Athlit Ram (c. 190 BCE)
This was a warship--a galley--possibly a "four." It was dated by the symbols on the ram as possibly late 3rd, but more likely the first half of the 2nd century BC; attempts at wood dating were not reliable. It was identified by William Murray as Hellenistic, probably belonging to the Cyprian fleets of Ptolemy V or Ptolemy VI.
The remains consist of 400 kg bronze ram and 16 small hull timbers, most of which did not survive outside the confines of the ram. It was excavated by the Center for Maritime Studies at the University of Haifa; project director, Elisha Linder; structural studies by J. Richard Steffy; metallurgical analysis by Shlomo Eisenberg; symbols and classification by William R. Murray.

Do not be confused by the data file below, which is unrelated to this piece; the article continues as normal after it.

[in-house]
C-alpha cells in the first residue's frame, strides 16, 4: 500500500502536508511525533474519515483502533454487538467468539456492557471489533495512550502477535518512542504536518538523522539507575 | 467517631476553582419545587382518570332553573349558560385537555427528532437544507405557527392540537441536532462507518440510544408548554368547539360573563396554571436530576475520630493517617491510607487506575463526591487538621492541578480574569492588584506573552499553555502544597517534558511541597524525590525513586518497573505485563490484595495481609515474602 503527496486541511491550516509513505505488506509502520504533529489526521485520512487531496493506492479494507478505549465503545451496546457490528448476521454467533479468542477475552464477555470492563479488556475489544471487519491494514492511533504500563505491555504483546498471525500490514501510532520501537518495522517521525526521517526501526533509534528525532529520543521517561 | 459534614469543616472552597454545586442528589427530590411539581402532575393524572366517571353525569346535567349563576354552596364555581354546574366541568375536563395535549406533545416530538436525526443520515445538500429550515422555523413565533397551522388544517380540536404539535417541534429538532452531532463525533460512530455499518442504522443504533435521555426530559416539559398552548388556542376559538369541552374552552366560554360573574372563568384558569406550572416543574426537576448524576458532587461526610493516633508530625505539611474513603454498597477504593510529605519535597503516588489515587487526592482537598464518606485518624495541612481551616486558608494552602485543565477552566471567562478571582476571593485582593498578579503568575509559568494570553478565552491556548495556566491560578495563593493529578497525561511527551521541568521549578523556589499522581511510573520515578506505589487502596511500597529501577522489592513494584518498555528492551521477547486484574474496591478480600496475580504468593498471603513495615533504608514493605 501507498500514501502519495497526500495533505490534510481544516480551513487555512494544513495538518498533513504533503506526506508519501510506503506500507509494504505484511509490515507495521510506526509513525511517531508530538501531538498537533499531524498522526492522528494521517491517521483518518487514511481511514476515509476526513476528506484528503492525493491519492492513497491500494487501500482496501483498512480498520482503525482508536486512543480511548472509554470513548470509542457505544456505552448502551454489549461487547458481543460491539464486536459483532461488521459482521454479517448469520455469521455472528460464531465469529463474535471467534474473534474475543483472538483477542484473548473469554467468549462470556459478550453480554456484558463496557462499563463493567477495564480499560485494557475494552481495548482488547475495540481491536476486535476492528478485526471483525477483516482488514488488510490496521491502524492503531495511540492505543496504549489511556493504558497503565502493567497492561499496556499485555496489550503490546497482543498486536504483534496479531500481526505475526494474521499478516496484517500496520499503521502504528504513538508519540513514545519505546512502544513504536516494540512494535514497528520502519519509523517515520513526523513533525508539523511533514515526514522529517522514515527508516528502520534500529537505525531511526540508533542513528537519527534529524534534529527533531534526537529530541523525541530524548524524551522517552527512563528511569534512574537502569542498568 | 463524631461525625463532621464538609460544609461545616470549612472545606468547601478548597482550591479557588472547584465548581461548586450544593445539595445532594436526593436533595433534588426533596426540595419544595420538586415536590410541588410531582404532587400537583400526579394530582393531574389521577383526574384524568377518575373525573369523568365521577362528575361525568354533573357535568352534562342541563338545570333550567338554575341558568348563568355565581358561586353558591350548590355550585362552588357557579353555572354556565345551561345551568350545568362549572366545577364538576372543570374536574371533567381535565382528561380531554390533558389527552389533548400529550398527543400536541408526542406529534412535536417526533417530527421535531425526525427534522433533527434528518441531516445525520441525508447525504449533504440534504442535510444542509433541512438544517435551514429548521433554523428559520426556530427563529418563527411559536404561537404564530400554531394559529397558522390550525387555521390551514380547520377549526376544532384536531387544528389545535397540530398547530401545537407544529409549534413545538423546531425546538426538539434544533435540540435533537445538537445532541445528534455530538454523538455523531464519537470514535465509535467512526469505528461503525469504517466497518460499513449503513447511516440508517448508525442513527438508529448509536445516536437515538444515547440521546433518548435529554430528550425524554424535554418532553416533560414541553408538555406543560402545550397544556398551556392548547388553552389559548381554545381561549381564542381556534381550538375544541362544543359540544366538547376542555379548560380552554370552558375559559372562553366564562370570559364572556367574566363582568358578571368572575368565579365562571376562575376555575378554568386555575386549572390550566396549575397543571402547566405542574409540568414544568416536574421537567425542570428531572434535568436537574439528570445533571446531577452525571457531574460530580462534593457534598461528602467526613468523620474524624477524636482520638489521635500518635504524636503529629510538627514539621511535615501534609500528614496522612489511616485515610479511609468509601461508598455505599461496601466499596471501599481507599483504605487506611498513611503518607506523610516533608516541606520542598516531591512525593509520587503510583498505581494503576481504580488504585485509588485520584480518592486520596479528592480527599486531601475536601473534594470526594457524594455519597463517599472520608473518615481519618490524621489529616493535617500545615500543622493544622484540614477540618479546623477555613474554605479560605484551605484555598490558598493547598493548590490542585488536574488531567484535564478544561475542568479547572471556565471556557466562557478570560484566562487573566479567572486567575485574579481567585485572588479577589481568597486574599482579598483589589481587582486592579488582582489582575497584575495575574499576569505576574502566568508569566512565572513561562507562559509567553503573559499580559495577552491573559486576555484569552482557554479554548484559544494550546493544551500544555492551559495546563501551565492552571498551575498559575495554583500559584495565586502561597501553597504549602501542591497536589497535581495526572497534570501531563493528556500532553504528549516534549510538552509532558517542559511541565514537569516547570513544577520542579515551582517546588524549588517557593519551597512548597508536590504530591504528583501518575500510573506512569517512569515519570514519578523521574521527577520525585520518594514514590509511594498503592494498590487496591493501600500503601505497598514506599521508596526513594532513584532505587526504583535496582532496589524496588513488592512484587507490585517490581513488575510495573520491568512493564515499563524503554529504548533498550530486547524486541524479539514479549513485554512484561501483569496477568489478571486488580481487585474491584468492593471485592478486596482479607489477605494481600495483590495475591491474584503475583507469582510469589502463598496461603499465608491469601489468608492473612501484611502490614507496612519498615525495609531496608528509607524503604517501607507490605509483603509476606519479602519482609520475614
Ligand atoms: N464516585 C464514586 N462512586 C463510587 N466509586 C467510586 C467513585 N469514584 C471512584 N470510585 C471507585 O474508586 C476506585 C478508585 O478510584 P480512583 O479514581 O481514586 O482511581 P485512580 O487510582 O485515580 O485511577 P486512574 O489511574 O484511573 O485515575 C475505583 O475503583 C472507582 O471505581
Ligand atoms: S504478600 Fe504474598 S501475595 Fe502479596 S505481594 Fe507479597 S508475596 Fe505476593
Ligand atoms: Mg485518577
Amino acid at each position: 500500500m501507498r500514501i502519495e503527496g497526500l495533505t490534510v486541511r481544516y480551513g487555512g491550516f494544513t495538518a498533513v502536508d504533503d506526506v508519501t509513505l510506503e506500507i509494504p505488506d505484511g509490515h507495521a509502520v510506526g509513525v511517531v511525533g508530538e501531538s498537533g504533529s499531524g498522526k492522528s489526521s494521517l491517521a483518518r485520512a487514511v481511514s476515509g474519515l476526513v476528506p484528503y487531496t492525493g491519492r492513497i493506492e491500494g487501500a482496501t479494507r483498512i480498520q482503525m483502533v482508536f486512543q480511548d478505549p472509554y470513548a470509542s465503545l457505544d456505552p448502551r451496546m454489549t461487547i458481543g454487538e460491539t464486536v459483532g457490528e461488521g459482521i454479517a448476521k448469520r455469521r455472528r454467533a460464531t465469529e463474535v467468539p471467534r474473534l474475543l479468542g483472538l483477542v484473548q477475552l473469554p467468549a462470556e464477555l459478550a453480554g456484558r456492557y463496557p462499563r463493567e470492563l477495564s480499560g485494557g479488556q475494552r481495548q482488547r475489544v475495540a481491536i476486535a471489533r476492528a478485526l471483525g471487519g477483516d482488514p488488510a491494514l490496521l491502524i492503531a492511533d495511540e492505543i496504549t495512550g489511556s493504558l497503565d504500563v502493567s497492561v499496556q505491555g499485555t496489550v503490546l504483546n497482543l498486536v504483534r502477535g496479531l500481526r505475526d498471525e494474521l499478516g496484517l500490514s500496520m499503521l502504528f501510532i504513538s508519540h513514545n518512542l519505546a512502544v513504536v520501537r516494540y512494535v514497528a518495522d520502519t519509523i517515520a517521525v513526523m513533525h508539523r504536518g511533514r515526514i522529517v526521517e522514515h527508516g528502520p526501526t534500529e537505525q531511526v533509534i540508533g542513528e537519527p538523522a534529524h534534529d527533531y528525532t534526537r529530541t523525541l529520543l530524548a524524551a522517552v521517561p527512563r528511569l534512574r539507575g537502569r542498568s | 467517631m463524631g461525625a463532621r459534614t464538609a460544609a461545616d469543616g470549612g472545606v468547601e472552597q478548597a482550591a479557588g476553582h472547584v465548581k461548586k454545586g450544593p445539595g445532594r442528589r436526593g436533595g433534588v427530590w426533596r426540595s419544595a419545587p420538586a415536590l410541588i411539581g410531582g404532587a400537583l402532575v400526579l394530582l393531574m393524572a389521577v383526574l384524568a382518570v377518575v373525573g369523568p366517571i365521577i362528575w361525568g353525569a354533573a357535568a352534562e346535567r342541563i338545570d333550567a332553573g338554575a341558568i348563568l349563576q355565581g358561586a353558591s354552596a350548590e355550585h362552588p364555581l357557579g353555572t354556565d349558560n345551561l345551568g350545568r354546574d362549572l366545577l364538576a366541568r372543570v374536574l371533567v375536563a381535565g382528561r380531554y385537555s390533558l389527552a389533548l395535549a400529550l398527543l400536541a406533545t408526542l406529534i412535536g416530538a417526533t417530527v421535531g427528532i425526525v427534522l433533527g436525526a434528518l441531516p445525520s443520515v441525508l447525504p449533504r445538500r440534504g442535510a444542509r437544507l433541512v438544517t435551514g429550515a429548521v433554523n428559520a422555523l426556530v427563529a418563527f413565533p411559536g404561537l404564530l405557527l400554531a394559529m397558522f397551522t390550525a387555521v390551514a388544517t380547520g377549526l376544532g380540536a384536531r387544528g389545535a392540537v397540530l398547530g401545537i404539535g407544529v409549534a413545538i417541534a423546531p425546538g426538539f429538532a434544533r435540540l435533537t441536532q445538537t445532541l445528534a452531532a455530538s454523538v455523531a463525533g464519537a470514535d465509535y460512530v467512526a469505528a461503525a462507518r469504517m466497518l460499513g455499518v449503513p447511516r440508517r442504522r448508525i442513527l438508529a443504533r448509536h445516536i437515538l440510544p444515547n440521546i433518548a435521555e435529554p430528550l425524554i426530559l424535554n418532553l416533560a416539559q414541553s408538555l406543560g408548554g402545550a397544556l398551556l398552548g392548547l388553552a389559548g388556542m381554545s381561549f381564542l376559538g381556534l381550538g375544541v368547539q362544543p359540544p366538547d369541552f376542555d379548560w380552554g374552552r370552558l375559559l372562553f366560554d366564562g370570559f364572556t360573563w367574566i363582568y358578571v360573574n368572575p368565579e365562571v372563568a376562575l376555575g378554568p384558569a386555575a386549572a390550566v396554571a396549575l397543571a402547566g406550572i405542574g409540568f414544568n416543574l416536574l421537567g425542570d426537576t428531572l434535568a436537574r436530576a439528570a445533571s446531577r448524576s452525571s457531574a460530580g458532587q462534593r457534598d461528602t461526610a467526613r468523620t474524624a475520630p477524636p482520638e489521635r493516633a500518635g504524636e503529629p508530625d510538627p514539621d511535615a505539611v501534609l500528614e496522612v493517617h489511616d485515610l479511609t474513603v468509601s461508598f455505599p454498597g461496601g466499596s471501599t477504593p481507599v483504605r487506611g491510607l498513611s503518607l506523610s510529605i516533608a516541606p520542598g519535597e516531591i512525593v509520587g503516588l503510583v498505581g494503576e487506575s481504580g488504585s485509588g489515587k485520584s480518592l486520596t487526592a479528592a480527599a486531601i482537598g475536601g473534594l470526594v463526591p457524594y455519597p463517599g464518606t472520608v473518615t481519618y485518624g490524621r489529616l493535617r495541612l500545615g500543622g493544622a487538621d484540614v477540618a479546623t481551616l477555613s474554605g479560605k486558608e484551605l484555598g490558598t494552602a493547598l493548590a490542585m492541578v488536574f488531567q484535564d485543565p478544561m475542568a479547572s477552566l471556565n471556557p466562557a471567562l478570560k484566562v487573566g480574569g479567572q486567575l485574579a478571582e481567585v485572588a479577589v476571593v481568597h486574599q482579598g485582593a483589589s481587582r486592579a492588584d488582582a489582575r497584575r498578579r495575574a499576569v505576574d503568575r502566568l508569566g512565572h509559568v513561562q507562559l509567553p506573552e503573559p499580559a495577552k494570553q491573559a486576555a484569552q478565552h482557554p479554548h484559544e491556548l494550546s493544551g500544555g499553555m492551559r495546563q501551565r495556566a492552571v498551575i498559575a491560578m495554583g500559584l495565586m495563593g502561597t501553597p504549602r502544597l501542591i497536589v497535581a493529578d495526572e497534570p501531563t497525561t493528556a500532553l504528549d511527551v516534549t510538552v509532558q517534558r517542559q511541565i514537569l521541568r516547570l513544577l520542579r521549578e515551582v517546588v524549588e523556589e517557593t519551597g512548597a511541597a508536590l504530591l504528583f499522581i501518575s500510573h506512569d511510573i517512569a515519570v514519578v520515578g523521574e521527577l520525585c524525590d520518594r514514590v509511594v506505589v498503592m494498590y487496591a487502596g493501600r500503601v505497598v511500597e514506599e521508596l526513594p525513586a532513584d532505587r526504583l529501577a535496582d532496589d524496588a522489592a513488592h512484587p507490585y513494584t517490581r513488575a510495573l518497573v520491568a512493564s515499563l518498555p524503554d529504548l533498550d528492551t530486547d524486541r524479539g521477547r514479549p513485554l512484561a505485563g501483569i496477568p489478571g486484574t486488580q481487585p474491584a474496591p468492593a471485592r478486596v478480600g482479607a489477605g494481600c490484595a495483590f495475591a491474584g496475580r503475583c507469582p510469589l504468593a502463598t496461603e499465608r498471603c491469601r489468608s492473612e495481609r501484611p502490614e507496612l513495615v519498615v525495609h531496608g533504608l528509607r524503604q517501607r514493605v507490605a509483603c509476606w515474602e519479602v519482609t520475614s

Location of site
200 m offshore in a bay near Athlit on the coast of Israel, about 12 miles south of Haifa; depth of site - 3 m; date of excavation - November, 1980.
The wood and bronze ram have been preserved and are now on display at the National Maritime Museum, Haifa, Israel.
1. a very complex ramming timber, the largest surviving member, made from cedar 2. an elm chock that filled the angle between the stem and the top of the ramming timber 3. a nosing piece of elm that curved aftward and upward from the top of the ramming timber, along the chock, to the forward edge of the stem 4. a tiny fragment of a false stem fitted into the top of the chock1
1. Richard Steffy, INA Shipdata Project, Texas A&M University.
2. Casson, L., and J. R. Steffy (eds.), The Athlit Ram, College Station (1991).